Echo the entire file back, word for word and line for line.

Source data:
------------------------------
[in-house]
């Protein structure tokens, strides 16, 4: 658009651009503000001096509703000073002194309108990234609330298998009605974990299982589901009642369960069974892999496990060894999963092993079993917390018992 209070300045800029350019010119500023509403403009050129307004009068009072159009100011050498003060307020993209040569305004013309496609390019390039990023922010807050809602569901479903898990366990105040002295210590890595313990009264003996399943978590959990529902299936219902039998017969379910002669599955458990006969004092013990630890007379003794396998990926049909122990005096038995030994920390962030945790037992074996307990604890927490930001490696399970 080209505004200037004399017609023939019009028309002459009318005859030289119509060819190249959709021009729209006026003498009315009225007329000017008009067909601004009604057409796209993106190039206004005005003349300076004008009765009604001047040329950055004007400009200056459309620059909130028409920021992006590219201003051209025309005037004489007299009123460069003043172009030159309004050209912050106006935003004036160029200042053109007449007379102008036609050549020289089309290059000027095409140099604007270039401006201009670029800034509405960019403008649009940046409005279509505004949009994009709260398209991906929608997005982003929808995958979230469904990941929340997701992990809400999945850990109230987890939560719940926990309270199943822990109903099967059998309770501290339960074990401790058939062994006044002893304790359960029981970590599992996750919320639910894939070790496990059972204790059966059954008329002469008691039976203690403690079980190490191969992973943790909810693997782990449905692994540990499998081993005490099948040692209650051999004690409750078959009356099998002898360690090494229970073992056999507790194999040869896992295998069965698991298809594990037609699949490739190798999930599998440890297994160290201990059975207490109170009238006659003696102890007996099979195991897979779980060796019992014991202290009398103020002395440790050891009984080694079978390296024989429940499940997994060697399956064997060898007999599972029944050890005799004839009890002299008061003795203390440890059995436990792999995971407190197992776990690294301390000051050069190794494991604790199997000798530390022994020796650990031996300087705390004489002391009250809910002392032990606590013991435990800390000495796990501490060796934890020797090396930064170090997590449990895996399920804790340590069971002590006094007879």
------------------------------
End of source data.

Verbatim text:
[in-house]
């Protein structure tokens, strides 16, 4: 658009651009503000001096509703000073002194309108990234609330298998009605974990299982589901009642369960069974892999496990060894999963092993079993917390018992 209070300045800029350019010119500023509403403009050129307004009068009072159009100011050498003060307020993209040569305004013309496609390019390039990023922010807050809602569901479903898990366990105040002295210590890595313990009264003996399943978590959990529902299936219902039998017969379910002669599955458990006969004092013990630890007379003794396998990926049909122990005096038995030994920390962030945790037992074996307990604890927490930001490696399970 080209505004200037004399017609023939019009028309002459009318005859030289119509060819190249959709021009729209006026003498009315009225007329000017008009067909601004009604057409796209993106190039206004005005003349300076004008009765009604001047040329950055004007400009200056459309620059909130028409920021992006590219201003051209025309005037004489007299009123460069003043172009030159309004050209912050106006935003004036160029200042053109007449007379102008036609050549020289089309290059000027095409140099604007270039401006201009670029800034509405960019403008649009940046409005279509505004949009994009709260398209991906929608997005982003929808995958979230469904990941929340997701992990809400999945850990109230987890939560719940926990309270199943822990109903099967059998309770501290339960074990401790058939062994006044002893304790359960029981970590599992996750919320639910894939070790496990059972204790059966059954008329002469008691039976203690403690079980190490191969992973943790909810693997782990449905692994540990499998081993005490099948040692209650051999004690409750078959009356099998002898360690090494229970073992056999507790194999040869896992295998069965698991298809594990037609699949490739190798999930599998440890297994160290201990059975207490109170009238006659003696102890007996099979195991897979779980060796019992014991202290009398103020002395440790050891009984080694079978390296024989429940499940997994060697399956064997060898007999599972029944050890005799004839009890002299008061003795203390440890059995436990792999995971407190197992776990690294301390000051050069190794494991604790199997000798530390022994020796650990031996300087705390004489002391009250809910002392032990606590013991435990800390000495796990501490060796934890020797090396930064170090997590449990895996399920804790340590069971002590006094007879």